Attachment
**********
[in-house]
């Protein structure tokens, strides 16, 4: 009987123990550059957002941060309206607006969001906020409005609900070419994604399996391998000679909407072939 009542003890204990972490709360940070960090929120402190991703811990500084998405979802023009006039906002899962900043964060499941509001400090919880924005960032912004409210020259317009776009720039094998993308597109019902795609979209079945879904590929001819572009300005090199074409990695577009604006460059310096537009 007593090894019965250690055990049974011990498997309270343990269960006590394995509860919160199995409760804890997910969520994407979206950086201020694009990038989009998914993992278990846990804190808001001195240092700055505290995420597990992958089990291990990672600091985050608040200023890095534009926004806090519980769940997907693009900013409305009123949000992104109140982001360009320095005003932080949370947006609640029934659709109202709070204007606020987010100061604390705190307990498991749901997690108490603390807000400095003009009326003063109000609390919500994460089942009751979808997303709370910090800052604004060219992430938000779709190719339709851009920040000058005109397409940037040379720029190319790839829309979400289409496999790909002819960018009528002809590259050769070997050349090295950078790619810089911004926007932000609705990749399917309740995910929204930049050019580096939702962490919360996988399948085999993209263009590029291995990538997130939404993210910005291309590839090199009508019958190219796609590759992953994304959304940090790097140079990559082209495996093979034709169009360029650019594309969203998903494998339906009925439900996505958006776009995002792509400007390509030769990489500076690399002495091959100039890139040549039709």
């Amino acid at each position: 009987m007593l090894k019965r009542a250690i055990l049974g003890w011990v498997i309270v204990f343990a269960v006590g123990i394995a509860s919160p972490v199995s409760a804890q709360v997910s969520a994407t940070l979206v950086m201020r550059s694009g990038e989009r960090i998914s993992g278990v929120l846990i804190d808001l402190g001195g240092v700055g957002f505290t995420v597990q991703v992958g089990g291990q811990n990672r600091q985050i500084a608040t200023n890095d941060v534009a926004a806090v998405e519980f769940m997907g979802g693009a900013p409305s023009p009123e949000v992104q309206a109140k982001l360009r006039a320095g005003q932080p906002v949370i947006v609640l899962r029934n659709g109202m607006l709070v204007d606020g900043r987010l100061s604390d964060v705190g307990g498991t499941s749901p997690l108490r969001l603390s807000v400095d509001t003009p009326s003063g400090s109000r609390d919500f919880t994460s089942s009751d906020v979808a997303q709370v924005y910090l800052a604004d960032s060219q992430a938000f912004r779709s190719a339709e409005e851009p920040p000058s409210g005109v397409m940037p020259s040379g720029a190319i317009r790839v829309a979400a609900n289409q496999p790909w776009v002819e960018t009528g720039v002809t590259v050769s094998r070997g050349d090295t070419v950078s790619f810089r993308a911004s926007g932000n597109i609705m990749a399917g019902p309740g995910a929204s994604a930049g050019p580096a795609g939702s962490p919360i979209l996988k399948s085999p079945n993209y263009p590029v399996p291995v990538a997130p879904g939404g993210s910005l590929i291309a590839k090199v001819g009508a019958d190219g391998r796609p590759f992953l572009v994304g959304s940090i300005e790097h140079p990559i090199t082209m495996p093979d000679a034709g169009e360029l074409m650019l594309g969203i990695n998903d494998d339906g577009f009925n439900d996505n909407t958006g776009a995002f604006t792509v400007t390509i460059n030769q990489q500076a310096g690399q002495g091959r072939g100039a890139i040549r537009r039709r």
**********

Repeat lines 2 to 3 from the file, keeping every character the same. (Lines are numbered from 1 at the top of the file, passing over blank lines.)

């Protein structure tokens, strides 16, 4: 009987123990550059957002941060309206607006969001906020409005609900070419994604399996391998000679909407072939 009542003890204990972490709360940070960090929120402190991703811990500084998405979802023009006039906002899962900043964060499941509001400090919880924005960032912004409210020259317009776009720039094998993308597109019902795609979209079945879904590929001819572009300005090199074409990695577009604006460059310096537009 007593090894019965250690055990049974011990498997309270343990269960006590394995509860919160199995409760804890997910969520994407979206950086201020694009990038989009998914993992278990846990804190808001001195240092700055505290995420597990992958089990291990990672600091985050608040200023890095534009926004806090519980769940997907693009900013409305009123949000992104109140982001360009320095005003932080949370947006609640029934659709109202709070204007606020987010100061604390705190307990498991749901997690108490603390807000400095003009009326003063109000609390919500994460089942009751979808997303709370910090800052604004060219992430938000779709190719339709851009920040000058005109397409940037040379720029190319790839829309979400289409496999790909002819960018009528002809590259050769070997050349090295950078790619810089911004926007932000609705990749399917309740995910929204930049050019580096939702962490919360996988399948085999993209263009590029291995990538997130939404993210910005291309590839090199009508019958190219796609590759992953994304959304940090790097140079990559082209495996093979034709169009360029650019594309969203998903494998339906009925439900996505958006776009995002792509400007390509030769990489500076690399002495091959100039890139040549039709």
């Amino acid at each position: 009987m007593l090894k019965r009542a250690i055990l049974g003890w011990v498997i309270v204990f343990a269960v006590g123990i394995a509860s919160p972490v199995s409760a804890q709360v997910s969520a994407t940070l979206v950086m201020r550059s694009g990038e989009r960090i998914s993992g278990v929120l846990i804190d808001l402190g001195g240092v700055g957002f505290t995420v597990q991703v992958g089990g291990q811990n990672r600091q985050i500084a608040t200023n890095d941060v534009a926004a806090v998405e519980f769940m997907g979802g693009a900013p409305s023009p009123e949000v992104q309206a109140k982001l360009r006039a320095g005003q932080p906002v949370i947006v609640l899962r029934n659709g109202m607006l709070v204007d606020g900043r987010l100061s604390d964060v705190g307990g498991t499941s749901p997690l108490r969001l603390s807000v400095d509001t003009p009326s003063g400090s109000r609390d919500f919880t994460s089942s009751d906020v979808a997303q709370v924005y910090l800052a604004d960032s060219q992430a938000f912004r779709s190719a339709e409005e851009p920040p000058s409210g005109v397409m940037p020259s040379g720029a190319i317009r790839v829309a979400a609900n289409q496999p790909w776009v002819e960018t009528g720039v002809t590259v050769s094998r070997g050349d090295t070419v950078s790619f810089r993308a911004s926007g932000n597109i609705m990749a399917g019902p309740g995910a929204s994604a930049g050019p580096a795609g939702s962490p919360i979209l996988k399948s085999p079945n993209y263009p590029v399996p291995v990538a997130p879904g939404g993210s910005l590929i291309a590839k090199v001819g009508a019958d190219g391998r796609p590759f992953l572009v994304g959304s940090i300005e790097h140079p990559i090199t082209m495996p093979d000679a034709g169009e360029l074409m650019l594309g969203i990695n998903d494998d339906g577009f009925n439900d996505n909407t958006g776009a995002f604006t792509v400007t390509i460059n030769q990489q500076a310096g690399q002495g091959r072939g100039a890139i040549r537009r039709r």